Pres, I'm considering getting my Masters at some point, but I am still paying off my undergraduate loan sooooo... I mean really, who would have known that the Government wanted me to pay all that back?!... The extra pay, from a Masters is nice, but one big reasons for me to do it, is just so I will be safe, in teaching my Graphic Design class. It is a Dual Credit class, so the students get a high school and college credit for it. The community college we are partnered with prefers that all high school instructors, who teach the class, have a Masters. But, I've taught it, since I started at the District, and have had no issues thus far. I have to go to training every Summer, and meet with the Department Head, at the college. That way we know the expectations the school has, for the class. What's funny is, they also have people in the community, from a variety of trades (engineers, mechanics, etc) and teach classes. Those people, generally have their Masters, but no teaching degree. So they have the content experience, but generally no training on the best methods for disseminating that information to students. I know what you mean, regarding the sub par Elementary and Secondary Art programs. I get that with Elementary, it can be difficult to do anything meaningful. My colleague , who used to do Middle School and some Elementary, ended up with all the Elementary students, a couple years ago with restructuring. He has 7-800 students, he sees one to two times a week. It is difficult for him to do any in-depth lessons... And a couple years ago, our Curriculum Director and people from the local AEA didn't understand why he didn't want to do Standards Based Assessment on his classes. "Let me get this straight, I'm supposed to document how well a student is doing on multiple categories, in a lesson, multiple times throughout the process? And I'm supposed to do that with several hundred students?... So yes, I do get the struggle. With High School, yes we have to do more and more things (Professional Development Related Things), that take away from what we'd like to be doing, but I've never found that it has prevented me from doing, what I want to with my students. I have seen programs, where there is little to no structure. My Alma Mater, had a good program, while I was there. The instructor was well liked, and we had students, from every group/ clique take Art classes. My Senior year, was that instructor's last year, due to a terminal illness. His long-term sub took the job, the following year. The program suffered, from that point on. I went back and subbed there, after college. I did cover the Art classes, during that time. The students in some of the upper level classes, didn't have any experience with the fundamentals. Students were pretty much allowed to do whatever they wanted, with no guidance. The instructor also added a "Crafts" class, because that's what she enjoyed doing. It was mostly making things out of yarn/ macrame. The number of students in her classes dropped dramatically. She had some classes with only a couple students in them. So they had her start teaching Junior High too. Then more recently, teach some upper Elementary. A classmate of mine, from high school, has recently taken over the position. After one year, he said his class sizes are going up, and he's trying to get more and more sections added back into his high school schedule. Right now, he still does only mornings at the high school. The rest of the day is Middle School and Elementary. It's just amazing how a teacher's view, attitude, etc can change the dynamic of an entire district.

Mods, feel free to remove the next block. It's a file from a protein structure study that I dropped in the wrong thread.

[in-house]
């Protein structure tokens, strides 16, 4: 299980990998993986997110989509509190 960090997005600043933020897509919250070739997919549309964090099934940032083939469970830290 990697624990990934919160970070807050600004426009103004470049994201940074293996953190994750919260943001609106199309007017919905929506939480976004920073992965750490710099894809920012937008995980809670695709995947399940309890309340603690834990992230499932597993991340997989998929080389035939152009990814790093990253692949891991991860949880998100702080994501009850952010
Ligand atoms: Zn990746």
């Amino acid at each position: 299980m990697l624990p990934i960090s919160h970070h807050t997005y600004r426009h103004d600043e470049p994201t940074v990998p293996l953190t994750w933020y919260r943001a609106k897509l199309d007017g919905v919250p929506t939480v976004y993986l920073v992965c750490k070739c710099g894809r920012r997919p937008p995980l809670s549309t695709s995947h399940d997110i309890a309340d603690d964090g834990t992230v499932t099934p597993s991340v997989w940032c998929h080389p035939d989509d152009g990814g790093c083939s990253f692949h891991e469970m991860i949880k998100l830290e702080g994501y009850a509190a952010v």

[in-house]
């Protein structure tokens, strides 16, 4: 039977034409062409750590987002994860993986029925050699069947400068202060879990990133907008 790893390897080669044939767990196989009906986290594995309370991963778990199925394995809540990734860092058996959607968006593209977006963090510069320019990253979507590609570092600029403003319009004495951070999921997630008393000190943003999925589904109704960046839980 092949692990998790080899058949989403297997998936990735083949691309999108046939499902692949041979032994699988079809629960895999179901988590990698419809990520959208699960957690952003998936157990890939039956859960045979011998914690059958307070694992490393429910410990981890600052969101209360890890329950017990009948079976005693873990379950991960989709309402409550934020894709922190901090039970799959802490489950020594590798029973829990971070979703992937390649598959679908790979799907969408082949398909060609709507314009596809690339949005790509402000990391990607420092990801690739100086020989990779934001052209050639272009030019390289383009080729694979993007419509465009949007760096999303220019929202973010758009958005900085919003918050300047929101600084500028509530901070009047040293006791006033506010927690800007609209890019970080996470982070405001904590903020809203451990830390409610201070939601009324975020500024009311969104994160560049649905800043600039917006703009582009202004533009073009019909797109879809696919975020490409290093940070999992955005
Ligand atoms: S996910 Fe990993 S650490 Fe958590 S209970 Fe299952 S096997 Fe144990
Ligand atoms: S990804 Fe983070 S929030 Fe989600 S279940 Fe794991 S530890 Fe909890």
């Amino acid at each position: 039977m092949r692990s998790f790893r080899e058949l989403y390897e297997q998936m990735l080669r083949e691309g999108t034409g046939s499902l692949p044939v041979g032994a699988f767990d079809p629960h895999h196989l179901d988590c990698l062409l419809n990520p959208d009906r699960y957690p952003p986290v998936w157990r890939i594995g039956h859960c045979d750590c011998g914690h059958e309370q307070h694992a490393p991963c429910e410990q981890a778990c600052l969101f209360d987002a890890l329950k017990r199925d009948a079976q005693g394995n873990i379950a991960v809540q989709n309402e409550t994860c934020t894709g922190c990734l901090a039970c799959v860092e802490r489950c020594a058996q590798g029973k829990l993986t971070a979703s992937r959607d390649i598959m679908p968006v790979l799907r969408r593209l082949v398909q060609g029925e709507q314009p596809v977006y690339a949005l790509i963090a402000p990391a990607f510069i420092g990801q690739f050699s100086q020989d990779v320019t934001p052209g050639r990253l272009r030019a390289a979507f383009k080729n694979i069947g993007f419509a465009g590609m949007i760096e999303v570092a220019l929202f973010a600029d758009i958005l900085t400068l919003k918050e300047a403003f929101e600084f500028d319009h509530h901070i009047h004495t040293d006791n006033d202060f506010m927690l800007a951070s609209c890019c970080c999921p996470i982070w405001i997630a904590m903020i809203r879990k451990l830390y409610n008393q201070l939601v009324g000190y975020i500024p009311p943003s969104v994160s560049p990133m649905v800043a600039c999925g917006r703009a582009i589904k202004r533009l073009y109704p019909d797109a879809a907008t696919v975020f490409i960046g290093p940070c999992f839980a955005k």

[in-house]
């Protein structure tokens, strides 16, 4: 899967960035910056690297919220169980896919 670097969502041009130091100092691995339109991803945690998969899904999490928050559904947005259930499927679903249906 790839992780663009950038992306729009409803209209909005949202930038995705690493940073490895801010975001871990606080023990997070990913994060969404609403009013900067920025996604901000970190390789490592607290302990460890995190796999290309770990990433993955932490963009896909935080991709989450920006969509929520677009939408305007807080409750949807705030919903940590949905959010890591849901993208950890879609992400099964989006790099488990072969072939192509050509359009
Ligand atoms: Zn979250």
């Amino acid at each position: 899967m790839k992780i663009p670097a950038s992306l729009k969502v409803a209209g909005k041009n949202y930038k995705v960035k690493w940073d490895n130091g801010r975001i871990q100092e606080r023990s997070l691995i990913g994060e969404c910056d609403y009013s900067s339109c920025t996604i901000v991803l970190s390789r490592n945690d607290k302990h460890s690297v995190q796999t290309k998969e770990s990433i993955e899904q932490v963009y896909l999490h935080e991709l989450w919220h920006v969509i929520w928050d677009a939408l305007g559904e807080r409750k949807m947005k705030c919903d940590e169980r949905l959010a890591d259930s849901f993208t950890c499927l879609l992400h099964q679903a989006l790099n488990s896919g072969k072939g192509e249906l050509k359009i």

9. Benzine

    Well, There's Your Problem!

    I think, they probably thought it was beyond repair and/ or didn't want to have the district pay to have it fix, and admit they messed up and caused the damage in the first place. It's easier to just say, "I don't know, the thing just stopped working..."
  10. Benzine

    Well, There's Your Problem!

    Denice, That seems very similar to the one I got, including the problem with the kiln sitter. I'm not sure what got in there, but whatever it was, did not let it shut off. I still don't know why the timer didn't shut it down though. As far as I can tell, the timer does work. They must have just cranked it to the max time, and walked away... New kiln smell eh? Can't say I'm familiar with that specific scent. Do they make a product that a person could spray on the kiln, that would replicate that? You know, like people do with their cars...
  11. In regards to the nose exploding, as other have suggested, you could just hollow it out from the back, or what I usually do is remove quite a bit from inside the nose, as I am doing the nostrils. In either case, this will allow it to dry quicker, and more evenly, and greatly reduce the odds it will explode, from the moisture.
  12. Benzine

    Well, There's Your Problem!

    Thanks Arnold. I honestly have no reason, to not use it, and nothing to do with it otherwise. And I'm all about saving money!
  13. Benzine

    Well, There's Your Problem!

    Arnold, is the second slab required? Is it recommended that I use it as well? I mean, I have it, not like it's problem if I do. I had just never seen such a thing... This is despite the fact, said "Thing" had been in my basement for seven years... Old Lady, pretty much any kiln is sooooo much nicer to reach into, than my classroom kiln. Don't get me wrong, it is an amazing kiln, and I'm still figuring out how the previous teacher got the money/ approval to buy something that would have cost so much. BUT, that thing is a pain to load. It is a L&L Jupiter, with four rings, plus the stand. I have to stand, on the stand, to load quite a bit of it, and hang over the side, to get things in/ out of the bottom. When I am putting the bottom posts and shelf in, which isn't often, unless I have to vacuum out the bottom after an explosion, the students get a kick out of. To them, it probably looks like I'm about to fall in. Luckily, my rear end has plenty of counter weight...
  14. Benzine

    Well, There's Your Problem!

    I THOUGHT so Arnold, but I am not a kiln expert by any means, nor have I ever repaired a kiln. I have already replaced the bottom slab, with an older model Skutt, that I already had. Oddly, the old Skutt, that was given to me years ago, and I just had it sitting in my basement, had two slabs on the bottom. I never noticed, and have zero idea why. It had two standard 2.5" slabs. One had an attached handle, the other did not. The bottom of the two , had some filler material caked on, covering damage. I'm guessing it is really thick kiln wash, or some type of kiln brick repair material. Any reason a kiln would have two slabs for the base? It was drilled for a vent, but there doesn't seem to be any type of damage, that looks like it would be structurally weak or anything.